A love letter to AOL Instant Messenger

The realization that current middle schoolers were born after 2000 freaks me out. I am one of those people who still thinks of the ‘90s as only a decade ago. Seeing middle schoolers today on their iPhones, I can’t help but romanticize the days of AIM. Before Snapchat, G-chat, iChat, whatever chat, or BBM, there was AIM.

AOL Instant Messenger will forever be a piece of my soul, like a time capsule of middle school, sans the cream cheese stuck in my braces. Once TRL was over at 4:00 sharp, it was time for that little yellow buddy to usher you into an evening of surveying what your friends thought of the new Usher video, which black t-shirt you’d wear to the dance next month and many more world changing discussions.

Doors creaking open and slamming shut. The chime of that initial “hey” and deciphering the tone based on the amount of “y”s. Crafting the perfect away message to seem busy and kewl. If you were feeling fancy, maybe you did the old “%” trick to personalize it for your friends—or foes. It was your screen name though that really allowed you to express yourself. It was the very first time we learned the hard way the concept of presenting yourself online to others—friends and strangers.

It was the first forum for my fellow pre-teens and I to begin the morning-after tradition of rehashing gossip from an event the night before. In our case, it was the school dance where Jason danced with Melanie to “This I Promise You” by 98 Degrees. Now, this conversation is fraught with with mimosas and hangovers, and conversation revolves around Uber surcharges and work woes. But it all began with the “omg”s and the “g2g”s.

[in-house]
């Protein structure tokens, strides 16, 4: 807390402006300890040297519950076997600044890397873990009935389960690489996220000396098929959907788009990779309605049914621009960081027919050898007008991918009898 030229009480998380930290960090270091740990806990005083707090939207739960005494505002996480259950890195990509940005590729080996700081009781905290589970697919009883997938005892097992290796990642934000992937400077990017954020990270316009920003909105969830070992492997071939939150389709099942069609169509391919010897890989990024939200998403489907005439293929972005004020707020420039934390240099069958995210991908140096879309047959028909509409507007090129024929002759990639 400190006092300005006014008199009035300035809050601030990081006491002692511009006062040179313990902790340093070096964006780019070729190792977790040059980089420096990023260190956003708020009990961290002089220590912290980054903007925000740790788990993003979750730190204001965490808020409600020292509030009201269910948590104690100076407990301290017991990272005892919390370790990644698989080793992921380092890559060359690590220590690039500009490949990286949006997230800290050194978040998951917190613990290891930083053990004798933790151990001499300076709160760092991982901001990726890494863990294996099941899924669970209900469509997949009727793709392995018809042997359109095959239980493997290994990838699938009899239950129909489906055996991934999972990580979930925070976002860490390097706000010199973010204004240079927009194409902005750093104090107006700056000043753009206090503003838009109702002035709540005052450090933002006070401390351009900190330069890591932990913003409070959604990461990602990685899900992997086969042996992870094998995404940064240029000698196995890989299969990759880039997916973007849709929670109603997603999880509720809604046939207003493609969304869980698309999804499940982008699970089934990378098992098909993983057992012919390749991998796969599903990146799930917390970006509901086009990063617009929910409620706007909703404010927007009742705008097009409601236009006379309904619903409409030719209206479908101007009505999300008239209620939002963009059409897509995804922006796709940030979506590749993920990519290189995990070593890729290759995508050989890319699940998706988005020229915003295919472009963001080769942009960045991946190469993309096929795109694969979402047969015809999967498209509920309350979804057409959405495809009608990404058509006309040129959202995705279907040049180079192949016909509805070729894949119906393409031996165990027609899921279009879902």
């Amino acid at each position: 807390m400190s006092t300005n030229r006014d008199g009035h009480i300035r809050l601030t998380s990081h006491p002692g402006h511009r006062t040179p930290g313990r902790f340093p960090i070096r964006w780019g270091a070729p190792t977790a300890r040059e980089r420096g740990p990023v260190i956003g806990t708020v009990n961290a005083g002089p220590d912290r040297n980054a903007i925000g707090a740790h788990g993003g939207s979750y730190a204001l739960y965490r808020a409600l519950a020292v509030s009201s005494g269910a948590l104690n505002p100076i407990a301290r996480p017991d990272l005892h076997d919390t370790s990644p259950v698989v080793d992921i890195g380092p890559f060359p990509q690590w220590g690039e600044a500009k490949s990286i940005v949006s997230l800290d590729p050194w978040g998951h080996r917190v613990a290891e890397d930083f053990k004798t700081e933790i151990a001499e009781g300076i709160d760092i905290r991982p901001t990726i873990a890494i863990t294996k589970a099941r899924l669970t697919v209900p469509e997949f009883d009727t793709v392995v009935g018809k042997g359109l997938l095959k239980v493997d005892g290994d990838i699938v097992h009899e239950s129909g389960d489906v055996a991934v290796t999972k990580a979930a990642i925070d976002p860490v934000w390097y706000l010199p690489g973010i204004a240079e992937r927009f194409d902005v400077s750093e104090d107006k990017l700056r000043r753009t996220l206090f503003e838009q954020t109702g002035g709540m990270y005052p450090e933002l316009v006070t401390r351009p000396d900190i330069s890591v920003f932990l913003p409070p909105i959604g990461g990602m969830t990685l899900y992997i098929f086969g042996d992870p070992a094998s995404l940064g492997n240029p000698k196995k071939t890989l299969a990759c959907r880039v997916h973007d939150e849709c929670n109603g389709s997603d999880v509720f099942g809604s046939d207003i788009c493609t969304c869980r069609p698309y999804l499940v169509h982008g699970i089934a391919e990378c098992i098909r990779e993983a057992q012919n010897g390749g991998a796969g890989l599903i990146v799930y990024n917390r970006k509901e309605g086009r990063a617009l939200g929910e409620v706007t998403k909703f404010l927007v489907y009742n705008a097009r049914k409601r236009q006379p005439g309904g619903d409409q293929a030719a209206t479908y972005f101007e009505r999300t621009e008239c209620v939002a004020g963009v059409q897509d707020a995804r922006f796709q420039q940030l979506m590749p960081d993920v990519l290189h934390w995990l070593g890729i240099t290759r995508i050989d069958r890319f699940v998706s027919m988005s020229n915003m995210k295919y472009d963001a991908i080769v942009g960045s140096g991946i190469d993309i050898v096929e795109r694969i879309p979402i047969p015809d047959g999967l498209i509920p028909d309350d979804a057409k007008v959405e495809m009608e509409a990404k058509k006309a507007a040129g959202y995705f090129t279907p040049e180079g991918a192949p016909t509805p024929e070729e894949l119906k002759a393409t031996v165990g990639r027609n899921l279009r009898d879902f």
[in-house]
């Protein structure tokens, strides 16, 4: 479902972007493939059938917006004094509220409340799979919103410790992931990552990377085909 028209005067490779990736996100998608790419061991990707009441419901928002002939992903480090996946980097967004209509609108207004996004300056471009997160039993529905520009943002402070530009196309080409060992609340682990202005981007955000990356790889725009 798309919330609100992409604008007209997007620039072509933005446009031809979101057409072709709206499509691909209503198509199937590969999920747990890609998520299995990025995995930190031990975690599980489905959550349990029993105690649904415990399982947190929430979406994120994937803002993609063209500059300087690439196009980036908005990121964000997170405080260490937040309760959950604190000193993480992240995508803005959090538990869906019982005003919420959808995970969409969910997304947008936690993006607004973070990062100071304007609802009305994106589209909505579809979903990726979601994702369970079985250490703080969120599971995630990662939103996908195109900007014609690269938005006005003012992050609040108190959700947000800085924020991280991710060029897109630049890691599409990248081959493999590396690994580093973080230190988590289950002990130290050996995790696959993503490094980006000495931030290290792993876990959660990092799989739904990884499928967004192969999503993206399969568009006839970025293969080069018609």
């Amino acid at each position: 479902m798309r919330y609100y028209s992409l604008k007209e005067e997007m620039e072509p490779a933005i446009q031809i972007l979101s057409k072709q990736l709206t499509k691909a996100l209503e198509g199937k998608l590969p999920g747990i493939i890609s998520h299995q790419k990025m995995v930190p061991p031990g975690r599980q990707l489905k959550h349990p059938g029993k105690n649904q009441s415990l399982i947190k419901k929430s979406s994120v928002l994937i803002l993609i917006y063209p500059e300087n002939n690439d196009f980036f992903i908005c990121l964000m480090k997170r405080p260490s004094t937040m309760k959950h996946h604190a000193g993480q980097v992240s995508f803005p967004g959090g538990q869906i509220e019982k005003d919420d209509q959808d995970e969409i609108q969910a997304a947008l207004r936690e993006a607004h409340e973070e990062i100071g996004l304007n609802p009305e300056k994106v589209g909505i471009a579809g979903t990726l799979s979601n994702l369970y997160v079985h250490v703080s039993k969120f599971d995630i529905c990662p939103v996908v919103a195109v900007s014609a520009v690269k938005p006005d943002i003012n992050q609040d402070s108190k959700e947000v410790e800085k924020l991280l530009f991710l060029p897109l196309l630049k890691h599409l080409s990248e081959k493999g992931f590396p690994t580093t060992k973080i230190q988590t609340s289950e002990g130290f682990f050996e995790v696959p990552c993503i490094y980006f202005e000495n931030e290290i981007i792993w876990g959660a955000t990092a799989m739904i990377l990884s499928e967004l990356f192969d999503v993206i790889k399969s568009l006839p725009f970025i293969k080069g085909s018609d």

My first experience with playing hard to get was with AOL Instant Messenger. Matt, my crush at the time, would sign on along with everyone else for that pre-dinner witching hour. I built up the courage to IM him, and those moments between the icon telling me that he was typing and receiving the charming “yo” back were the most excruciating seconds of my life as of that moment. When he took what seemed to be ages to respond, I swore I would never make the first move again because this feeling was too much. It was during these moments I learned what playing it cool meant, acting like you didn’t care and no matter what, never sending the first message. Of course now I realize how silly those rules were, but nonetheless, it was my introduction to the age old dynamic of push and pull.

As a digital native, I am on the cusp of two distinct generations. I am old enough to have been raised more so by humans than Apple products, but young enough to adapt and understand technology. I am old enough to belt out Tracy Chapman in the shower, and young enough to revel in the glory that is the “happy poop” emoji. In an age of instant connection, It’s sort of nice to remember the time when we had wait for that annoying dial-up tone, that sounded like an alien cat dying, in order to be connected to your friends. Nice and also a relief not to have to do it anymore. G2G, TTYL! LYLAS.



(Door slams shut)

[Image via AOL]

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